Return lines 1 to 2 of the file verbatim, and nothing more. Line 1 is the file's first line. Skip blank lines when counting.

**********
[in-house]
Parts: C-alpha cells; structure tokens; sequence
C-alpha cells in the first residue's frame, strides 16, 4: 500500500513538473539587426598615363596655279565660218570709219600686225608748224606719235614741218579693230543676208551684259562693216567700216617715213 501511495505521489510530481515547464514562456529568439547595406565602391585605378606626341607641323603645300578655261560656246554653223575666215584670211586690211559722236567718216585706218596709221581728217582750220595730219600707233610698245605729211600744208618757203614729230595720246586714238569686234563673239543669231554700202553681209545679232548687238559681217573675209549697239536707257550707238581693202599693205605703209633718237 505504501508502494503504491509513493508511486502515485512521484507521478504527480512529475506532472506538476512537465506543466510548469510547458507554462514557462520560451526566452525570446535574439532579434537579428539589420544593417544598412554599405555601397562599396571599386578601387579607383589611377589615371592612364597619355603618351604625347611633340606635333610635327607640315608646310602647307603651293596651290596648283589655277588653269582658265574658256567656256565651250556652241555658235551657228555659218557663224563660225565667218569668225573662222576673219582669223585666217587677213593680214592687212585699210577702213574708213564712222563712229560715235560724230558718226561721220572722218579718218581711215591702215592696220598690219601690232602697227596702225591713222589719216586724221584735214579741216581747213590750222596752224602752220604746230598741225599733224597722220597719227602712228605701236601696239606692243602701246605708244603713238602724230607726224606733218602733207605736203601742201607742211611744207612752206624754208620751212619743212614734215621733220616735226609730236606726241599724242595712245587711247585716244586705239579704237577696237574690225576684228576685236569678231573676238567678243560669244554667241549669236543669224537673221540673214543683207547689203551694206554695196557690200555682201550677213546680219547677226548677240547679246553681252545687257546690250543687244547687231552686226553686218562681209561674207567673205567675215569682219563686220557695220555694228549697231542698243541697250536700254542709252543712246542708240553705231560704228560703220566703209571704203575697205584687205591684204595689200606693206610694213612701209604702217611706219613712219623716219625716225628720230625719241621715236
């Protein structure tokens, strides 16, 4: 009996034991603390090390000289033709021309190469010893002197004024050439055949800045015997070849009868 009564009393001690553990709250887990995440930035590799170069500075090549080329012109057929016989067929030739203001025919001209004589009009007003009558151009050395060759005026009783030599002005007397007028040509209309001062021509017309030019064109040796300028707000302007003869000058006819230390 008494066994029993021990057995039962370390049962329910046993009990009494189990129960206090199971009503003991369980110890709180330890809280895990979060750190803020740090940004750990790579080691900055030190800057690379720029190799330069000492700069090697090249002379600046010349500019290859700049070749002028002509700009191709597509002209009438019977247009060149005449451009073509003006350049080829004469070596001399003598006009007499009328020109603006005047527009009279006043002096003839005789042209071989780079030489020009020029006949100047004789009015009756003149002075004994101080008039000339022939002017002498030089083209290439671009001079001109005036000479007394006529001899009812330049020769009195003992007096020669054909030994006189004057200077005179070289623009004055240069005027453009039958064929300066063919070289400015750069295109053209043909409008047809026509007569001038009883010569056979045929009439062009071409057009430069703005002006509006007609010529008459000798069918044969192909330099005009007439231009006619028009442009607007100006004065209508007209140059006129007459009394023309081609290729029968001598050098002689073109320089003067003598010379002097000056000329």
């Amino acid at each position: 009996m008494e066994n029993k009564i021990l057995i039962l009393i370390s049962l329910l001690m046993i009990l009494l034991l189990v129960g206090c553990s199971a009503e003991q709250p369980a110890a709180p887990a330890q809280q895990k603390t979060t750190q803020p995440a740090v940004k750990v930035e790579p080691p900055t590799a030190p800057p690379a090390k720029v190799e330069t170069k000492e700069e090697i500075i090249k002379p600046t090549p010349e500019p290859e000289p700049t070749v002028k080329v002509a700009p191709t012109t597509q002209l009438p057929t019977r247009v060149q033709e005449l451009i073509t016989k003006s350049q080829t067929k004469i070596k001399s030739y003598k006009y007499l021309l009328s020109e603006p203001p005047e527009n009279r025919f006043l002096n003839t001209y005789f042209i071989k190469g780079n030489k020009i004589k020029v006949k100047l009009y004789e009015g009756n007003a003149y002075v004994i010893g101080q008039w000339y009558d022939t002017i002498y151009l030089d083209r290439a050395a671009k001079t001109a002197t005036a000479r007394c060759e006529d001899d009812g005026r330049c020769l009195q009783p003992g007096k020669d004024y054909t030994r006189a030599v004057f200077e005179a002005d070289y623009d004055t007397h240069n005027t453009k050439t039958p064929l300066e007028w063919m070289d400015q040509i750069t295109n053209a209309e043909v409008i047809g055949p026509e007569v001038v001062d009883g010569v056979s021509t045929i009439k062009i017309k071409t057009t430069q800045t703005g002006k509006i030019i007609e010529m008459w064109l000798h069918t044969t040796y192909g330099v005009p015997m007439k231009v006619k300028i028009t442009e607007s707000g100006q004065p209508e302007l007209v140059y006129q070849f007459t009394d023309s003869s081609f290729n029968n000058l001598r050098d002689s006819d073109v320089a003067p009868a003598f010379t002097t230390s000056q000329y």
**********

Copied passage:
[in-house]
Parts: C-alpha cells; structure tokens; sequence